Recent death of two Keystone skiers are a reminder of heart risks at altitude
This past week, twin tragedies took place within days of each other at Keystone Resort. Arvada resident Daniel Mares, 53, and Silverthorne resident Durwood Marshall, 66, died at Keystone while skiing during the Christmas holiday weekend. In both cases, Summit County Coroner Regan Wood determined that cardiac issues were the proximate cause of death.
While tree hits, fatal falls and avalanches are usually the biggest fears for skiers, cardiovascular problems are also a common — if more mundane — cause for sudden death on the slopes, especially among lowlanders. There were 23 cardiac-related deaths in Summit in 2016, with 19 coming up here from lower elevations and suffering cardiac issues soon after coming to altitude.
There has yet to be a definitive link established between altitude and cardiovascular death, as heart problems can be complex and multi-faceted with genetics and behavior playing big parts.
However, several studies have found a positive correlation between high altitude and cardiac death. An article published by the American College of Cardiology titled “High Altitude Exposure Among People With Cardiovascular Conditions” summarized a medical research study finding various factors that link cardiac death to altitude for people with pre-existing heart disease.
The main problem is the stress altitude puts on the body to deliver oxygen. Lower barometric pressure, temperature and humidity can confuse the body and put it in a mild state of panic. The body instinctively starts cranking up respiration in order to get healthy oxygen levels to the tissues. Akin to how an engine can overheat when trying to work too hard, the cardiovascular system can go into overdrive at altitude, especially if it is not used to the conditions.
Low pressure and low air density at altitude also means less oxygen is delivered to the body’s tissues. That, in turn, means less oxygen reaching the brain, known as “hypobaric hypoxia.” That affects everything from cognitive function to balance and control, which can be deadly while skiing.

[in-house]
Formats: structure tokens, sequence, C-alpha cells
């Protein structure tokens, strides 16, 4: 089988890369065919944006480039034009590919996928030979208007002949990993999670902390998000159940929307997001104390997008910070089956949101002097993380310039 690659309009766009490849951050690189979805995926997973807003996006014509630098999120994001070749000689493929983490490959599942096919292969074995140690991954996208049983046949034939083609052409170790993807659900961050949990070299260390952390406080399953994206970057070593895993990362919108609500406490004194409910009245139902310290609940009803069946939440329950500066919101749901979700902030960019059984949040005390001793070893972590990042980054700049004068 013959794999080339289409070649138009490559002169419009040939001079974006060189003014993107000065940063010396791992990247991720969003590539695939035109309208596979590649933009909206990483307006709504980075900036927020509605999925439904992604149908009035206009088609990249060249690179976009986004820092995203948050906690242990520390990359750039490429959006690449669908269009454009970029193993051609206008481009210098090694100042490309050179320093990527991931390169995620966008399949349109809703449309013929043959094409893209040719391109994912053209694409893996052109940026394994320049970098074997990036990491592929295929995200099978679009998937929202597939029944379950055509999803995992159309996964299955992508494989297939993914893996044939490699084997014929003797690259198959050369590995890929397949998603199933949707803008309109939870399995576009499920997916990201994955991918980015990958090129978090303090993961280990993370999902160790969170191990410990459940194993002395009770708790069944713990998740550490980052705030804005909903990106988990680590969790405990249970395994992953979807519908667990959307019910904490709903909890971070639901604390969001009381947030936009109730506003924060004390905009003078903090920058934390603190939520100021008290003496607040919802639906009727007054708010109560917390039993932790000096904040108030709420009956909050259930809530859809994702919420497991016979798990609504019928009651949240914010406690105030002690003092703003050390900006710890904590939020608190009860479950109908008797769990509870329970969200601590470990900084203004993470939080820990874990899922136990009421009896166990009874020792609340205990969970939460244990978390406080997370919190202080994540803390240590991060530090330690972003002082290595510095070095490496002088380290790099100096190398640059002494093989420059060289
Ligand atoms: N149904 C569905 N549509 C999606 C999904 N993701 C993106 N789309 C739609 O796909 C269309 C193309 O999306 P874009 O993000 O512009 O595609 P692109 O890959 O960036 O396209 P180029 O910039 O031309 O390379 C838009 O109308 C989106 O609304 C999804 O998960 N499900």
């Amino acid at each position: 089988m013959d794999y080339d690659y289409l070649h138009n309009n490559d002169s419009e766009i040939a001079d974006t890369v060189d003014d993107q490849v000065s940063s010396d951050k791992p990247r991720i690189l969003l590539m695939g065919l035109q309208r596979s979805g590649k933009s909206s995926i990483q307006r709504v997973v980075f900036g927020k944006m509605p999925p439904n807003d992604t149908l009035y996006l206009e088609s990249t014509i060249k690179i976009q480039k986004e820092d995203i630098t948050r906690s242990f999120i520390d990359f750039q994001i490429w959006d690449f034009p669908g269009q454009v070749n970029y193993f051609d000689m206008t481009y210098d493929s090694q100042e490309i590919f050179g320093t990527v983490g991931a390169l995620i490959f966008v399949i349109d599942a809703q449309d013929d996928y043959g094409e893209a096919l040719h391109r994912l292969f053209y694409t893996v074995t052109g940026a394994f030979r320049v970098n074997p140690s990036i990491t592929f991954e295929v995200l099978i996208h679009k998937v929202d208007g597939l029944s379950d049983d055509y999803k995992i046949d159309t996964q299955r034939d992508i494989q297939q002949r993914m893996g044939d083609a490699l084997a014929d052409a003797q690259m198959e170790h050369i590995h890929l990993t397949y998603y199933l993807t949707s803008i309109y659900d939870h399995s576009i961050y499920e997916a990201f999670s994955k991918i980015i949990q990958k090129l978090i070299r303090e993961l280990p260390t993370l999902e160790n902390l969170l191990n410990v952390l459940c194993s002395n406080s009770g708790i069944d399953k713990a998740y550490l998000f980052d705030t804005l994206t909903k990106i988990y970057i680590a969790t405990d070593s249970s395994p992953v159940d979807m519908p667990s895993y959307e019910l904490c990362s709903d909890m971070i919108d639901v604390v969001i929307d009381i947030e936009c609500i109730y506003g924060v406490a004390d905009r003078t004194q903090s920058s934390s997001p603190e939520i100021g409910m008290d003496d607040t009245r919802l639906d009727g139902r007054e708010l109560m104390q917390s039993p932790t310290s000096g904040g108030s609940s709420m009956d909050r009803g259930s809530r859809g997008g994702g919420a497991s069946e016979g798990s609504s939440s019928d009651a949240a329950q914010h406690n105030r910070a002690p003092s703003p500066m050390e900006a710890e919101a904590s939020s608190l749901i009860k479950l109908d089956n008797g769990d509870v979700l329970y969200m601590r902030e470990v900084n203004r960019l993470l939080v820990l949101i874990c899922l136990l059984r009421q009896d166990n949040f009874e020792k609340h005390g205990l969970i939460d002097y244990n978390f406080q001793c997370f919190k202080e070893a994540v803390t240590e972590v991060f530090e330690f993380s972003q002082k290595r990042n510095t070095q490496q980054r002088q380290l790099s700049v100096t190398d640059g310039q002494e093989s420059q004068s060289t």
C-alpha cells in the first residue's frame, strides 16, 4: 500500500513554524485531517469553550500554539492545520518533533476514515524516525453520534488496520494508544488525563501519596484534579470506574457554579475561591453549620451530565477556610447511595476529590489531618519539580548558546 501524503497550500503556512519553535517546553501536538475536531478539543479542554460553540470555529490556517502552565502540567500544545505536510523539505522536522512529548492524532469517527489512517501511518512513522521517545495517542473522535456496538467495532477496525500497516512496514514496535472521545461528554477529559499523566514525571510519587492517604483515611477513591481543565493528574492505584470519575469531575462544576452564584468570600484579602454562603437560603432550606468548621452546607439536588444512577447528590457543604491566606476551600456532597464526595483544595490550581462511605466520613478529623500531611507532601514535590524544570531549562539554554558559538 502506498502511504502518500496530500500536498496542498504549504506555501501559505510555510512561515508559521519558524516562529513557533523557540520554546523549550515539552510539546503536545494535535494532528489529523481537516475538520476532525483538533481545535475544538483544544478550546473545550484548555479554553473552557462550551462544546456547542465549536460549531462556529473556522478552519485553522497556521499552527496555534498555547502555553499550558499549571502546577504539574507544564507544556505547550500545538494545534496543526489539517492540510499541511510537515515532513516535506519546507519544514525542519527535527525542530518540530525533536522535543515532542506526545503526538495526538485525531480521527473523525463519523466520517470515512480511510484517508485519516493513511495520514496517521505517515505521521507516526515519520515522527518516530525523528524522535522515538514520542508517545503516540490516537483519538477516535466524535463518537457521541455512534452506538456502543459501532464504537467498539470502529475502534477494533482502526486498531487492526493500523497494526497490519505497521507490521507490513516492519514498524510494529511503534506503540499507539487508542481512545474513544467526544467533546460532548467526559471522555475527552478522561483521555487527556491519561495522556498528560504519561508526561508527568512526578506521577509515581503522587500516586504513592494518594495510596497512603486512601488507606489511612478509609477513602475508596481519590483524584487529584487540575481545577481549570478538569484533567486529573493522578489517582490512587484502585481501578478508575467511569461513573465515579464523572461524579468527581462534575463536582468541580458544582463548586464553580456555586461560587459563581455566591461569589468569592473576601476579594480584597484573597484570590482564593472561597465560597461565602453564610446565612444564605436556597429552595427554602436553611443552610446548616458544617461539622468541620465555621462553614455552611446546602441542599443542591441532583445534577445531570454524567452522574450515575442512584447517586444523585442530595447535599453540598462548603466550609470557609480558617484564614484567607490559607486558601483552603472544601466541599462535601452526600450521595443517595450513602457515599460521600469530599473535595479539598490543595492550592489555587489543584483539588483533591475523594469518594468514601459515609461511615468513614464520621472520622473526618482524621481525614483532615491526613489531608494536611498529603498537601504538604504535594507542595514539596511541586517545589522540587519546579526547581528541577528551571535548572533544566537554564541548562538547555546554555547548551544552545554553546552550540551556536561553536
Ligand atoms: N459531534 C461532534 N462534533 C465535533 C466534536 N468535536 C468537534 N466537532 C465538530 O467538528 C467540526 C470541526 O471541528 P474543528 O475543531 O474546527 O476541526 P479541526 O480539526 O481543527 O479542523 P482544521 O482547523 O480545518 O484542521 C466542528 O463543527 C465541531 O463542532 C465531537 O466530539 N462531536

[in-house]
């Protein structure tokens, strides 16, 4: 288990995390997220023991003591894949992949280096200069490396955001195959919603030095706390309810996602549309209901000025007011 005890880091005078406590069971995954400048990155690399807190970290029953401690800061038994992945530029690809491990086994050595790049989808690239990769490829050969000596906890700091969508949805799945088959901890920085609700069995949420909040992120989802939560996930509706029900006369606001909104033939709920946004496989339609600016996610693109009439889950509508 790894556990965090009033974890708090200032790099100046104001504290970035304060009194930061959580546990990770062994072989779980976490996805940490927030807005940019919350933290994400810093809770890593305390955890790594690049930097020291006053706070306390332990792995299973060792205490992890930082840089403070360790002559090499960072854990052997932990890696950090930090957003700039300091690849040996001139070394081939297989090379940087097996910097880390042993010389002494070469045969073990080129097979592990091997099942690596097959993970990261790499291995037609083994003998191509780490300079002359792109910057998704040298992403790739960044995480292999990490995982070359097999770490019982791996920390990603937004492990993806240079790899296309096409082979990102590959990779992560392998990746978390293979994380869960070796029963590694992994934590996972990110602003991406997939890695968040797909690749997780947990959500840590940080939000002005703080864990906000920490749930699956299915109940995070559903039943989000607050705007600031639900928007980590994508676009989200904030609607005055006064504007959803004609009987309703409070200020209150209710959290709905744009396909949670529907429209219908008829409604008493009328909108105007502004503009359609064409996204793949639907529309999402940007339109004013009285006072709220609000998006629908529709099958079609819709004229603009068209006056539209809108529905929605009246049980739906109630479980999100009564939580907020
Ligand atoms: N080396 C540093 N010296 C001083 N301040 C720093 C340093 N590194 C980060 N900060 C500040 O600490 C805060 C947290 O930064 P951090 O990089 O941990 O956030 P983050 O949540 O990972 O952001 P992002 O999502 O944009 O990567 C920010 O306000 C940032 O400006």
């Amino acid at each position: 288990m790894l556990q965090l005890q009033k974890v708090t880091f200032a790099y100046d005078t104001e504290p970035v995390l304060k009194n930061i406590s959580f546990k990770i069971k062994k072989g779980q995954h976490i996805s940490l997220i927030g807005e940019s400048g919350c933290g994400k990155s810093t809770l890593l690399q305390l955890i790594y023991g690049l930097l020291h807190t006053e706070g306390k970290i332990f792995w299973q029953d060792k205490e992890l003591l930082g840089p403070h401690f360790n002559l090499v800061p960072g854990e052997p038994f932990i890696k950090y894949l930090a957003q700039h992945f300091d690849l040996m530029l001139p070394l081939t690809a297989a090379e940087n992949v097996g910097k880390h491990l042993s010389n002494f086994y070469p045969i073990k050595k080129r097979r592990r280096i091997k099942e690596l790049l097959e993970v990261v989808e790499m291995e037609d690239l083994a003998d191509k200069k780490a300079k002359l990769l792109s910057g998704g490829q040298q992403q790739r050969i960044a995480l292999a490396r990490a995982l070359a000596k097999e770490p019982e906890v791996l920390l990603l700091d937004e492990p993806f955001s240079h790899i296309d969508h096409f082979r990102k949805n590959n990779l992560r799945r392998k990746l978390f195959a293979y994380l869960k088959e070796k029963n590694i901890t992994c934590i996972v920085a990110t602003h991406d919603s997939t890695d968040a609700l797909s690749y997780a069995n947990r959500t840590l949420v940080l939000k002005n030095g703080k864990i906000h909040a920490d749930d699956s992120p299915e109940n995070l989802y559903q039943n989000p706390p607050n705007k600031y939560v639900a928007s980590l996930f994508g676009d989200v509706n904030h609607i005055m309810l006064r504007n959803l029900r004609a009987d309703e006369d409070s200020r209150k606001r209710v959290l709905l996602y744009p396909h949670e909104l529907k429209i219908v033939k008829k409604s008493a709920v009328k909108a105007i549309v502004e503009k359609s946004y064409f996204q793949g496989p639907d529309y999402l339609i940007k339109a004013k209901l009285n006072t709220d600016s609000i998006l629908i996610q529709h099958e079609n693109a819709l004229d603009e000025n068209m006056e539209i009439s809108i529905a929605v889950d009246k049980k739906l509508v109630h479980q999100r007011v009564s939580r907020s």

The study found that the stress is more pronounced while the body tries to “acclimatize” to the conditions with a variety of physiological responses. For young, healthy individuals, the stress is not usually a problem and can be easily overcome.
However, for older individuals with pre-existing chronic heart disease, the increased stress the body is putting on the heart to deliver oxygenated blood can be too much for it to bear. The stresses are multiplied if the body has had no time to adjust to the conditions at altitude.
The combined effort of the body to stabilize oxygen levels makes existing cardiac problems much worse, increasing the likelihood of a fatal disorder such as a myocardial infarction, where a blockage occurs in the arteries supplying oxygenated blood to the heart itself.
The study laid out many of the things that older adults hear from their doctors and too often ignore: the heart is a muscle that beats non-stop our entire lives. When we get older, it gets weaker, more prone to disease and more prone to failure. While being at altitude isn’t guaranteed to kill you, it increases the risk. It does not pay to try to fight biology.
Suggestions that are offered to anyone coming up to ski at altitude include spending a comfortable amount of time at a lower elevation. That could mean spending a few nights in Denver if you’re from out of state, or at least staying in a resort community like Summit County overnight before attempting any strenuous activity. Trying to hit the slopes directly from the airport or even the Front Range without pausing to take a breath and letting the body catch up is a risky endeavor for anyone, not just the older among us.
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